Late last year, the U.S. House Energy and Commerce Committee took a significant and much-needed first step forward in modernizing our nation’s telecommunications laws. CenturyLink commends Energy and Commerce Committee Chairman Fred Upton and Communications Subcommittee Chairman Greg Walden for launching an important initiative that will better reflect the changing marketplace and encourage the development of new, faster services at lower costs for consumers.
The various titles and major amendments to those titles in the Communications Act were adopted to address specific technologies and market conditions that existed at the time. While they were coherent and reasonable frameworks for those technologies and market conditions in 1996, they no longer make sense or serve the public interest because of the vast changes in technologies and market conditions.
Most of the Communications Act’s market-opening and consumer-protection provisions have now become impediments to competition and innovation. If the Communications Act is not substantially reformed and harmonized, the legislative framework can only harm the public interest and hold our nation back as we compete in the global marketplace. We must also realize, consumer demands and technology are evolving so rapidly, Congress should move quickly to make sure laws keep pace with on-going changes.
CenturyLink believes Congress should forge a new Communications Act founded on three basic principles:
- Competitive and Technological Parity. Similar services, meaning those that are used interchangeably, should be subject to the same regulation, regardless of technology and provider. In particular, Congress should modernize incumbent provider-specific regulation, which threatens to slow the ongoing IP transition and dampen further competition and innovation for customers.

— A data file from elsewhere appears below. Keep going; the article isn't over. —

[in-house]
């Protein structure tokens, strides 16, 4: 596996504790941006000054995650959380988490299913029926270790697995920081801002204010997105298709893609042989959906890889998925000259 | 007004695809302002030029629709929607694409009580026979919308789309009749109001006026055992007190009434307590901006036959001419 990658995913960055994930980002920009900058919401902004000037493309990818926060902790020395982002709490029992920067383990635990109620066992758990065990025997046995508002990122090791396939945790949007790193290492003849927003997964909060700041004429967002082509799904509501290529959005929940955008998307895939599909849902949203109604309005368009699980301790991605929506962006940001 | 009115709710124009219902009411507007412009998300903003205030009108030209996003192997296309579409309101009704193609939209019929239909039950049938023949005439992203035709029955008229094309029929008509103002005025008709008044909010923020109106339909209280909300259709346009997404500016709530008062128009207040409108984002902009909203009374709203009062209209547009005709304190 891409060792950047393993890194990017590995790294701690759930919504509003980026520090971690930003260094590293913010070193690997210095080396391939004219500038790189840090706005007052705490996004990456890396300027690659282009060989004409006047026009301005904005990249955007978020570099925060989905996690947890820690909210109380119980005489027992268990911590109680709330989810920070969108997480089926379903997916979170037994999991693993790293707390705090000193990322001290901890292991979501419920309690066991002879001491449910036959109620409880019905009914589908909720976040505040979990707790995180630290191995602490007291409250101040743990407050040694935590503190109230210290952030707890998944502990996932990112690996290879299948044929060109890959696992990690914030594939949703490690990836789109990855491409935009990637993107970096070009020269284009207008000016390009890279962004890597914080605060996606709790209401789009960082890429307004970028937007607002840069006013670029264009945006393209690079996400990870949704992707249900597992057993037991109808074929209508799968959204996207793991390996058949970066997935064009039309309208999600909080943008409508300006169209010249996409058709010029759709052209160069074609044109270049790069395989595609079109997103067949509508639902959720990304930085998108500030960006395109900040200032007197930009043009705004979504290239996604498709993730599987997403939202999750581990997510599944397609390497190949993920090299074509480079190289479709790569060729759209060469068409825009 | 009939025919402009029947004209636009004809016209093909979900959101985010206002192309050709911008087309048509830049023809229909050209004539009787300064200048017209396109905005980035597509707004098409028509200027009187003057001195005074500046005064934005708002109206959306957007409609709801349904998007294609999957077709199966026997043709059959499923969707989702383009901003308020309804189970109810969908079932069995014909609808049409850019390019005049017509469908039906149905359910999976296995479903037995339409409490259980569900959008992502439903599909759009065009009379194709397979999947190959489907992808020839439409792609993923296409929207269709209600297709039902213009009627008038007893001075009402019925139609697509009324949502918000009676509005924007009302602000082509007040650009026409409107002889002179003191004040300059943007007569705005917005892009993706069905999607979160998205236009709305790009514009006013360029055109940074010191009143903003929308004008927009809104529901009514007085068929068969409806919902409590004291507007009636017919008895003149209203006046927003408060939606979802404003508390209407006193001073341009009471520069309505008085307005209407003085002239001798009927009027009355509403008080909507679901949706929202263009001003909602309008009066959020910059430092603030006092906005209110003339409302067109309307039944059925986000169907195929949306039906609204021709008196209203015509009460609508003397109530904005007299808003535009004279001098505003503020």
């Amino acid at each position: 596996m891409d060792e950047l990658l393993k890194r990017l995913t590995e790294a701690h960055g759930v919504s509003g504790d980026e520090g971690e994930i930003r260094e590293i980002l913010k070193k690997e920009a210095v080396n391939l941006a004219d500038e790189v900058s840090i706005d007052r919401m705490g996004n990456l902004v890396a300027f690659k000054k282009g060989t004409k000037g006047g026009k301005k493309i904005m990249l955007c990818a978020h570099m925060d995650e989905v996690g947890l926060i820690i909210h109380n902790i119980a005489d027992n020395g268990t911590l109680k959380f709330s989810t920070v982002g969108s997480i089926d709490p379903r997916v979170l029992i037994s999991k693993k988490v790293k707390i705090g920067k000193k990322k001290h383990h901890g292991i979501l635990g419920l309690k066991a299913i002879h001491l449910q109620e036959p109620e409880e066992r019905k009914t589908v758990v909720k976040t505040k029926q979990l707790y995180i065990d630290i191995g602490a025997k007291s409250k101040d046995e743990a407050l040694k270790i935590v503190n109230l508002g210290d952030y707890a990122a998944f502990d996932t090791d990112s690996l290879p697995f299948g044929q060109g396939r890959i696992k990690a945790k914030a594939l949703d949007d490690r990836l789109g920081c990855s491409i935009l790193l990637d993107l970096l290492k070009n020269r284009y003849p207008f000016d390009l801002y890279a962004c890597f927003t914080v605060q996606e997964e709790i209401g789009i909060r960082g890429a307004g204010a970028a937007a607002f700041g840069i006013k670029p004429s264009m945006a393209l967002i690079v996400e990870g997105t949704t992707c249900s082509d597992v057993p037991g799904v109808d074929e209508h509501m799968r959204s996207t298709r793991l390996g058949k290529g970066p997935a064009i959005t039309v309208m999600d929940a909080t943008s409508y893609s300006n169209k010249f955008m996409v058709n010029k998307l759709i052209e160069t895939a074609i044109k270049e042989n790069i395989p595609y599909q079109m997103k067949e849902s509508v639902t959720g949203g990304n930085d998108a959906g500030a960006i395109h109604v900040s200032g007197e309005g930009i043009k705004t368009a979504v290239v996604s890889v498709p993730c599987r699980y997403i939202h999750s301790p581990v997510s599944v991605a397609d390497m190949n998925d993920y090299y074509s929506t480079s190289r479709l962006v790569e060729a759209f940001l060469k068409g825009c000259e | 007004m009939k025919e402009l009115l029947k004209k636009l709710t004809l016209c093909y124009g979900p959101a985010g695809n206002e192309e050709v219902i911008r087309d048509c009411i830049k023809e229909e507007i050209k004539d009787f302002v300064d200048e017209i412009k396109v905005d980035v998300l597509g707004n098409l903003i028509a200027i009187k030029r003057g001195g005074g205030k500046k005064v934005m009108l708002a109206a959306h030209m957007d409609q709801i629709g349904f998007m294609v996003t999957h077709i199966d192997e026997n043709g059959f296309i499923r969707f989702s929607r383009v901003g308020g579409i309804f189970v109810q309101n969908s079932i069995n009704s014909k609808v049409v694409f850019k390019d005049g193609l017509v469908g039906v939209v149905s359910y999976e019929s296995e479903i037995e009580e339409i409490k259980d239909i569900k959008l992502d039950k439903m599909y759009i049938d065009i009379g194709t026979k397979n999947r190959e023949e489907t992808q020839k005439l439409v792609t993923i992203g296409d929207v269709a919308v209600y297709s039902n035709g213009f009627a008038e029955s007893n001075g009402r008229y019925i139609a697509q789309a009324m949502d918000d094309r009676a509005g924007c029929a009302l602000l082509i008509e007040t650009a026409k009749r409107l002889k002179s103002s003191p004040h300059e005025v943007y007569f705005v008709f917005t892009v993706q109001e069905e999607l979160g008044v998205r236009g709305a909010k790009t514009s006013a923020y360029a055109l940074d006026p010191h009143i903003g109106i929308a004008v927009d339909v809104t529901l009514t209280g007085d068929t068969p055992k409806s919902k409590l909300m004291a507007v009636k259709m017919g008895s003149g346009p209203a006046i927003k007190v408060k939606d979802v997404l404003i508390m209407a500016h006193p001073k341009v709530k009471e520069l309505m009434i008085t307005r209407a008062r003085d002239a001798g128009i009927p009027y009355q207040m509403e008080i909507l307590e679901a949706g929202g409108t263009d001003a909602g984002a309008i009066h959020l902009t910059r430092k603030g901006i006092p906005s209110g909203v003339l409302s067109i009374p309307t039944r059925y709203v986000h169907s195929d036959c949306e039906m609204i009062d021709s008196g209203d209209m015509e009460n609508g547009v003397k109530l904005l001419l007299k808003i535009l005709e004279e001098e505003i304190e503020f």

- Narrowly-Defined Public Interest Principles. While Congress may not be able to “future-proof” new communications legislation, it can dramatically increase its staying power by grounding it in fundamental narrowly-defined public interest principles, rather than detailed prescriptive regulation.
- Meaningful Periodic Review. All the Communications Act’s provisions should be subject to automatic sunset provisions, by which statutory obligations would cease to be in force after a certain date unless affirmatively retained and justified by the FCC.
CenturyLink believes that communications legislation rooted in these principles will successfully guide the industry, enabling it to provide yet unforeseen communications technologies and services to the benefit of all Americans.
You can read the full text of the comments CenturyLink submitted to the U.S. House Energy and Commerce Committee here.